(I don't believe it!)
 

mike killay

Esteemed Pedelecer
Feb 17, 2011
2,842
1,461
I am not too fussed about horses. The main answer is for side paths on all roads. To a certain extent, Belgium appears to have done this by painting a white line on one side of the road and moving the carriageway over a bit.
Last week end, using my campervan, I towed my boat to a lake in Mid Wales. Some of the A roads were so narrow that there was only room for one vehicle each way. At one straight, there was a vehicule coming towards me, I guess we were both doing about 50 mph. I then noticed a cyclist, dressed in black also approaching me. It became obvious that all three of us were going to pass each other at the same time, (ie, the oncoming vehicle would move out into my carriageway to pass the bike, just as I passed the oncoming vehicle). Now these roads have recently been resurfaced. It seems to me high time that councils should be required to add an extra two foot to the width, this is only a foot each side and should not normally be too expensive.
 

vectra

Pedelecer
Feb 5, 2011
212
4
I think, increasingly, I'm turning into Victor Meldrew. My latest irritation, one which really bothers me driving my car rather than riding my bike, is the number of horses on the road in the rural area around where I live.

Horses occupy a larger piece of road space than bicycles yet riding them on our roads seems less regulated than the riding of bikes, unless somebody knows better. There has been a number of occasions on which I have been driving round a fast, sweeping bend only to find I need to apply the anchors sharply as the left side of the road has become a bridle path. Fortunately, I don't drive very fast and have never been close to actually colliding with the beasts but the kind of roads I refer to are regulated only by the national speed limit yet most of the bends are blind and signage is lacking.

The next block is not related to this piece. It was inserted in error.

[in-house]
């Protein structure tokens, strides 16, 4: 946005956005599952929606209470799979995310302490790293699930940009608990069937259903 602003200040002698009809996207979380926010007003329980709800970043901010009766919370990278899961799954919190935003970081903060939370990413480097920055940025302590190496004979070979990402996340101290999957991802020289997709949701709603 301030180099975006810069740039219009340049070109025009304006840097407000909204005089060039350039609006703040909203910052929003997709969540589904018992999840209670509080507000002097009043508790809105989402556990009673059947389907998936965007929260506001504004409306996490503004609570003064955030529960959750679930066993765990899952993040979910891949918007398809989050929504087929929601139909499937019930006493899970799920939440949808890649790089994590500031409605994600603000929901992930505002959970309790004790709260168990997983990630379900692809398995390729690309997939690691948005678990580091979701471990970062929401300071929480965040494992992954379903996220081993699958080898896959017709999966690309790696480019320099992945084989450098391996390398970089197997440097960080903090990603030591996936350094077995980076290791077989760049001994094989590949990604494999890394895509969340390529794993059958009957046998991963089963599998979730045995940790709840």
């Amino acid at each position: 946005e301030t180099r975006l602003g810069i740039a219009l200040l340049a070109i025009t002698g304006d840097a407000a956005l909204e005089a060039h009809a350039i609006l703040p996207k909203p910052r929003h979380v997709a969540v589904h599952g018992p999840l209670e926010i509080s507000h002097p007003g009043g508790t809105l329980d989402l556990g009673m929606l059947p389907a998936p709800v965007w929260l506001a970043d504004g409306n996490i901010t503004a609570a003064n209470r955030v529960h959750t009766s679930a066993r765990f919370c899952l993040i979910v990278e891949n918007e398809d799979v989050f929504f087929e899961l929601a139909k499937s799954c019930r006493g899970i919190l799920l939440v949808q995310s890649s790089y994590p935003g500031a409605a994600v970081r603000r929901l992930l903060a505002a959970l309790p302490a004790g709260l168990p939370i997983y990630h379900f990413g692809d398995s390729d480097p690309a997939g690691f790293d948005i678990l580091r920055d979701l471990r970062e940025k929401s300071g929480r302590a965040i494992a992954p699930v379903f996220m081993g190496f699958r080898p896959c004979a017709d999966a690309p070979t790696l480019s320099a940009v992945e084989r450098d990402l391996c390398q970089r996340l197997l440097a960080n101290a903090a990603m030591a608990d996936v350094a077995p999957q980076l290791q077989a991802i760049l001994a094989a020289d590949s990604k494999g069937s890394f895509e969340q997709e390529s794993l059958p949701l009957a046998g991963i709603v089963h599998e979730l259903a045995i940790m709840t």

There is one road in particular, a hill, on which I no longer ride my bike as I have had a few near misses with vehicles. Curiously, it seems to me that when a vehicle comes racing up behind me, the driver braking hard until he sees an opportunity to pass, I am then overtaken with very little clearance. Those drivers give much more clearance when passing horses. Has anyone else noticed that?

For me, horses have no place on our roads in this day and age and are simply an anachronism. Can you imagine the gridlock in our major cities if a bunch of horses were ridden, especially two abreast, at walking pace every rush hour? Apart from that, is it right that councils can prosecute dog owners for failing to clean up after their dog yet horses **** rather large smelly stuff over our roads, the owners seemingly enjoying no risk of prosecution? I know horse muck is good for the garden but no-one ever seems to pick up the stuff from my local roads and I can really recommend avoiding it with your bike tyres!